/ Travel & Leisure

Update: train pain – our railways are stagnating while prices soar

We all have our own individual train horror stories, but is satisfaction with our railways declining across the board? Our research suggests it is…

Update: 04/12/2018

We gave evidence to the Transport Select Committee in September on the impact of the May timetable changes on the passenger experience.

The Committee’s report, published today, found that no-one took responsibility for fixing the timetable mess and that blame for the appalling delays, cancellations and lack of information endured by passengers lies across the sector.

Research showed that less than a fifth of passengers affected by the recent timetable chaos said they were told about their right to claim for disruption to their journey.

Recognising the need for support when things go wrong, the committee backed our long-standing calls for automatic compensation to be urgently introduced across the board.


 

The rail regulator is also examining the issues that caused the chaos in May and is expected to publish its final report and recommendations later this month.

Following the government’s own analysis, the Secretary of State announced today that GTR will make no profit from its franchise in this financial year. The government has also capped the amount of profit that the operator is able to make for the remainder of its franchise, which is due to expire in September 2021.

Rail fares are going up in 2019: how much more will you pay?

Were you caught up in the timetable chaos? Did you claim compensation? Let us know how you feel the situation was handled.

Update: 16/10/2018

Feel like your station is the least reliable in Britain? If you commute from Manchester’s Oxford Road station, then you’d be right.

Today, we’ve revealed the UK’s most disrupted railway stations. To find them, we considered how many departures and arrivals were cancelled or at least one minute late (the industry’s measure of punctuality is five or 10 minutes late, depending on distance and region).

What’s the worst experience you’ve had on Britain’s trains? Share your stories with us here and use #TrainPain on Twitter.

Value for money?

Passenger satisfaction with the railways has dropped over the last decade while fares have ballooned, our new analysis showed today.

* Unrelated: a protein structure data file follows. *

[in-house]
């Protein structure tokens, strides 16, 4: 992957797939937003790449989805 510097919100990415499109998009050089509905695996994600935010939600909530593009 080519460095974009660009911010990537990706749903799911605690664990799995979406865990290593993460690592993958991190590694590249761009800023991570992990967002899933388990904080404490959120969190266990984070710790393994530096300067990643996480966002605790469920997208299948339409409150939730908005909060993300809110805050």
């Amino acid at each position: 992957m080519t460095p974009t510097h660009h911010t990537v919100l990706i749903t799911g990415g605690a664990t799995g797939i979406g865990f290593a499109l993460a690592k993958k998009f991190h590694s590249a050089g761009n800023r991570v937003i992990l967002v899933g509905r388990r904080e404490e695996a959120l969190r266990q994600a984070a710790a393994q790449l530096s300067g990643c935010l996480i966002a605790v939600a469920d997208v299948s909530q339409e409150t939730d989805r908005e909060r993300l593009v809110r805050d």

Satisfaction with punctuality and reliability has fallen by 6% over the past 10 years (from 79% in 2008 to 73% this year) our analysis of Transport Focus’s data showed.

For commuters, that satisfaction has dropped even more markedly, sliding by 10% (from 72% in 2008  to 62% today).

Satisfaction with value for money remains low, at 46%, having increased by just three percentage points over the decade for all passengers.

For commuters there’s been only a marginal rise in appallingly low satisfaction levels, from 30% in 2008 to 31% now.

During the same period rail fares have grown by over 40% – more than one and a half times higher than the overall rate of CPI inflation (26%) – for the same period.

Trust in tatters

Trust in the rail industry is at its lowest point in nearly six years, according to our Consumer Insight Tracker.

Only 23% of people have trust in train travel. And this is six percentage points less than last year.

This makes train travel one of the least-trusted consumer industries, beaten to last place only by car dealers.

Auto comp call

But the data’s perhaps not entirely surprising, given over 110,000 of you have now signed our petition demanding a better rail service.

So what’s to be done about our stagnating and increasingly expensive railways? Train companies need to get their act together and the government needs to make them.

We want trains to work for passengers, not just for train companies. That’s why today we’re calling on the government to introduce automatic compensation for all passengers who experience delays and cancellations.

Claiming compensation is a time-consuming and often complicated process, meaning too many people just don’t claim. Making it automatic would send a real message to our train operators and make sure passengers always get the compensation that they are owed.